Activists & women human rights defenders continue to face reprisals

Activists & women human rights defenders continue to face reprisals

Association

15th May 2020 marked the two-year anniversary of the arrest of Loujain Al-Hathloul, one of a number of prominent Saudi women’s rights defenders who were arrested in May 2018 for advocating for women’s right to drive in Saudi Arabia, as well as for broader reforms including an end to the oppressive male guardianship system. In a statement to mark the two-year anniversary, Amnesty International condemned the women’s ongoing detention, highlighting the irony that these women remain behind bars for advocating for the very same rights now enjoyed by Saudi women. According to Amnesty International, many of the women who were imprisoned as a result of their peaceful human rights activities suffered torture, sexual abuse and solitary confinement. Currently, 13 women’s rights defenders remain on trial and of these 13, five remain in detention, namely: Loujain Al-Hathloul, Samar Badawi, Nassima Al-Sada, Nouf Abdulaziz and Maya’a Al-Zahrani. Eight women activists who were arrested in 2018 have been temporarily released: Iman Al-Nafjan, Aziza Al-Yousef, Amal Al-Harbi, Shadan Al-Anezi, Dr Abir Namankani, and Dr Hatoon Al-Fassi, as well as Dr Ruqayyah Al-Mharib and an anonymous activist. All 13 women’s rights defenders potentially face lengthy prison sentences under anti-cybercrime legislation in violation of their rights to free expression.

On 24th June 2020, the anniversary of the date that Saudi Arabia lifted the ban on women driving, Lina Al-Hathloul was interviewed in Ms. Magazine about her sister, Loujain. In the interview, done on behalf of the Free Saudi Activists Coalition, Lina Al-Hathloul mentions that the Saudi authorities continue to deny that Loujain was tortured, and Loujain refuses to sign papers denying that she was tortured in order to be freed from prison. However, due to heavy advocacy by the Free Saudi Activists Coalition and many NGOs worldwide, Al-Hathloul is no longer being tortured or held in prolonged solitary confinement. However, Nassima Al-Sada has been held in prolonged detention.

Loujain was recently named winner of the 2020 Freedom Prize, an educational device to raise awareness of freedom, peace and human rights anchored in the values carried by the D-Day landings of June 6, 1944 in Normandy which recognises a people or an organisation committed to an exemplary fight in favour of freedom. 

On 24th April 2020, Dr Abdullah Al-Hamid died in Al-Ha'ir prison in Riyadh. Dr Al-Hamid is a founding member of the Saudi Civil and Political Rights Association (ACPRA). He was sentenced to 11 years in prison in 2013 on charges related to his work with ACPRA. Dr Al-Hamid was a staunch advocate for building a state of institutions and true citizenship, justice and the suspension of mock trials. On 9th April 2020, he was transferred from his prison cell to the Intensive Care Unit in a hospital. He had slipped into a coma after suffering a stroke in his cell. In the months preceding his death, a specialist informed him that he was in urgent need of catheterisation for his heart. However, he was informed by the authorities that the operation would only take place towards the end of May or early June. Local reports received by the Gulf Centre for Human Rights (GCHR) state that the authorities negligently and deliberately failed to intervene on time in order to ensure that Al-Hamid received the necessary urgent treatment.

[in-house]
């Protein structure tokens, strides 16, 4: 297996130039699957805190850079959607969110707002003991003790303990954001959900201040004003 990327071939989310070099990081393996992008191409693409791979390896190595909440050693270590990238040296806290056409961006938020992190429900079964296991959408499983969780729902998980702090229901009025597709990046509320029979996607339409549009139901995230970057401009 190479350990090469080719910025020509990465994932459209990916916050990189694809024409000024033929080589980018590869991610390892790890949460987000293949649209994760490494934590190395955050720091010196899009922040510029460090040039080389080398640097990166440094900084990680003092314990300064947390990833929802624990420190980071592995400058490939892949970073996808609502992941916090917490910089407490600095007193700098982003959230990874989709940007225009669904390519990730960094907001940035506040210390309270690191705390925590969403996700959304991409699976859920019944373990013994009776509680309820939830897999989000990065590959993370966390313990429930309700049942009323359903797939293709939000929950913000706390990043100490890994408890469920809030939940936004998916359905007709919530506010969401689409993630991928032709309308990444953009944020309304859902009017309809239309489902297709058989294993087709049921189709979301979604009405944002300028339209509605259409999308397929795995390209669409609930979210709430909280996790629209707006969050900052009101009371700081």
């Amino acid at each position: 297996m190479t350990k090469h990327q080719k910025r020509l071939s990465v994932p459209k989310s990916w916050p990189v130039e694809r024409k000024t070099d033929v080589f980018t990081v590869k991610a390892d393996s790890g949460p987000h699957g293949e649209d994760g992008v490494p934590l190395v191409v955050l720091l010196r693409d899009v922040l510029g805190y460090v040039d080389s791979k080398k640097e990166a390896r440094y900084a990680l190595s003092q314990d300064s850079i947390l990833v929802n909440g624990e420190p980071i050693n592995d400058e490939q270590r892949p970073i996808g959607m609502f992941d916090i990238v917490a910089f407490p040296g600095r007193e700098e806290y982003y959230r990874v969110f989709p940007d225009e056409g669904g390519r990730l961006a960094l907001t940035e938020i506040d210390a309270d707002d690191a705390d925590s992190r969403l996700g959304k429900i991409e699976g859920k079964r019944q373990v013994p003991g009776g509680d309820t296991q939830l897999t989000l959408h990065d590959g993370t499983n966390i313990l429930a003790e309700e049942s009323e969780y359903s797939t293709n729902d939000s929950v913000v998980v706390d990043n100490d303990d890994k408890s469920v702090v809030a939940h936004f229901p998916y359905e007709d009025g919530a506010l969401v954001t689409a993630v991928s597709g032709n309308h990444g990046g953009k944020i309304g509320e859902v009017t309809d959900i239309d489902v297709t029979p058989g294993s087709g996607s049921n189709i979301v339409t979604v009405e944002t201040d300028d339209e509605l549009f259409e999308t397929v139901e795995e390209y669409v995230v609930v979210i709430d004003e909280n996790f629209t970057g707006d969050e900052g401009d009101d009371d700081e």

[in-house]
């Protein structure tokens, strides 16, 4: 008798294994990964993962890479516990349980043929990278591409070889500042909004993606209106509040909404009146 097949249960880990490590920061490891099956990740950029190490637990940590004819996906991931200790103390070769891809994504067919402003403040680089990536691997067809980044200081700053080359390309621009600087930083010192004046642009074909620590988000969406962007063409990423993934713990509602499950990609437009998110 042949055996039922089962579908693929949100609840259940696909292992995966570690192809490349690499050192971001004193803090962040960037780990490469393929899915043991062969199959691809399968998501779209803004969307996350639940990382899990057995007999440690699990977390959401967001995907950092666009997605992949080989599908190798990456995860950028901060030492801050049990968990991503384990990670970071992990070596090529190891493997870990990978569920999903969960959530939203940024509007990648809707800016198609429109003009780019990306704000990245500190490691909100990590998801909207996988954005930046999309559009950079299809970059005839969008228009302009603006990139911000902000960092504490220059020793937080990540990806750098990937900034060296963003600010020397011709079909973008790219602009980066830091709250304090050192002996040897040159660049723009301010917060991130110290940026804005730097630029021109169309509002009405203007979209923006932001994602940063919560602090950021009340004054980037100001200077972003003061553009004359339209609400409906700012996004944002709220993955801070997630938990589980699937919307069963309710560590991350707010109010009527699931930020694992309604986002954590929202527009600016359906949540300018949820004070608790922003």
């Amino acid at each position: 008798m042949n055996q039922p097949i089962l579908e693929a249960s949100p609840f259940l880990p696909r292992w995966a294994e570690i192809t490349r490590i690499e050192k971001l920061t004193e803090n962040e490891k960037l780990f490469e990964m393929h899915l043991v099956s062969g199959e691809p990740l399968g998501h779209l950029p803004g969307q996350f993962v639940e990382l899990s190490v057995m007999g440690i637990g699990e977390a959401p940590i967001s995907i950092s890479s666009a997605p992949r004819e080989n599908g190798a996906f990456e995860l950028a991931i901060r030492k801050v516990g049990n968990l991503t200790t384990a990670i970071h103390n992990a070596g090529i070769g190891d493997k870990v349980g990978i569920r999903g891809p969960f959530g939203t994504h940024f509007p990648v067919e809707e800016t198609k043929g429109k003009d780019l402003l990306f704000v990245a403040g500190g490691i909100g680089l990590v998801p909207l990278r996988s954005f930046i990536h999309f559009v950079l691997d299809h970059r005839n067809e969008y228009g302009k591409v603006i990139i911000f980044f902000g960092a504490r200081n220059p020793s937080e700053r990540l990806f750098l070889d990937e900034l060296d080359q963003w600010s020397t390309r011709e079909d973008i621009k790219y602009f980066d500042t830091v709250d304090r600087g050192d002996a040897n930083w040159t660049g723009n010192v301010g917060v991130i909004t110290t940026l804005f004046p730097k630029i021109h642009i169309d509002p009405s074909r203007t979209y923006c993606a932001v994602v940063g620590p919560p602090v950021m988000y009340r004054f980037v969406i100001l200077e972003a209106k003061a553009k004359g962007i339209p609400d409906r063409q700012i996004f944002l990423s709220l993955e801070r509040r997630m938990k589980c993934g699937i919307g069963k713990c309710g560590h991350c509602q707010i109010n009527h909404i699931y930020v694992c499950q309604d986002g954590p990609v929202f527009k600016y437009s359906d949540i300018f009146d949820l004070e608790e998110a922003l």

Expression

According to reports received by the GCHR, on 17th May 2020, online activist Amani Al-Zain was arrested in Jeddah by the Presidency of State Security on direct orders of Saudi Crown Prince Mohammed bin Salman. She remains in detention in an unknown location. It is believed that Al-Zain was arrested in relation to a widely disseminated online video chat from 15th October 2019 with the Egyptian online activist, Wael Ghonim, where, in a veiled reference to the murder and dismemberment of journalist Jamal Khasoggi in the Saudi Consulate in Istanbul in October 2018, Al-Zain referred to the Saudi Crown Prince as Abu Munshar (‘father of the saw’). The video became the subject of a twitter campaign calling for Al-Zain’s arrest under the hashtag which, translated from the original Arabic, reads #Amani_AlZain_insulting_Crown_Prince. Al-Zain uses her twitter account to express her views on a wide range of political and social issues, including expressing her opposition to the arrests and killings of human rights defenders, journalists and online activists at the hands of the Saudi authorities. Her last tweet was dated 16th May 2020.

On 8th April 2020, Yemeni blogger and human rights defender, Mohamad Al-Bokari, was arrested after posting a video on social media. According to Human Rights Watch, Al-Bokari’s detention appears to be in retaliation for his call for equal rights, particularly for those of the LGBTIQ+ community. Although no specific charges have been brought against Al-Bokari, the authorities accused him of being a ‘sodomiser’ who is ‘violating public order.’ In a statement on Al-Bokari’s detention, the media spokesperson for the Riyadh police department confirmed that Al-Bokari was arrested on 8th April 2020, adding that the video he posted on social media contained ‘sexual references’ that ‘violated public order and morals.’ In the video, Al-Bokari had simply stated that “Everyone has rights and should be able to practise them freely, including gay people.” According to Human Rights Watch, Al-Bokari, who suffers from a chronic heart condition, is being held in pre-trial detention under physical and psychological duress and was repeatedly beaten by police during his arrest in an attempt to extract a confession that he is gay. Furthermore, Human Rights Watch reported that Al-Bokari was subjected to a forced anal examination to seek ‘proof’ of his homosexuality.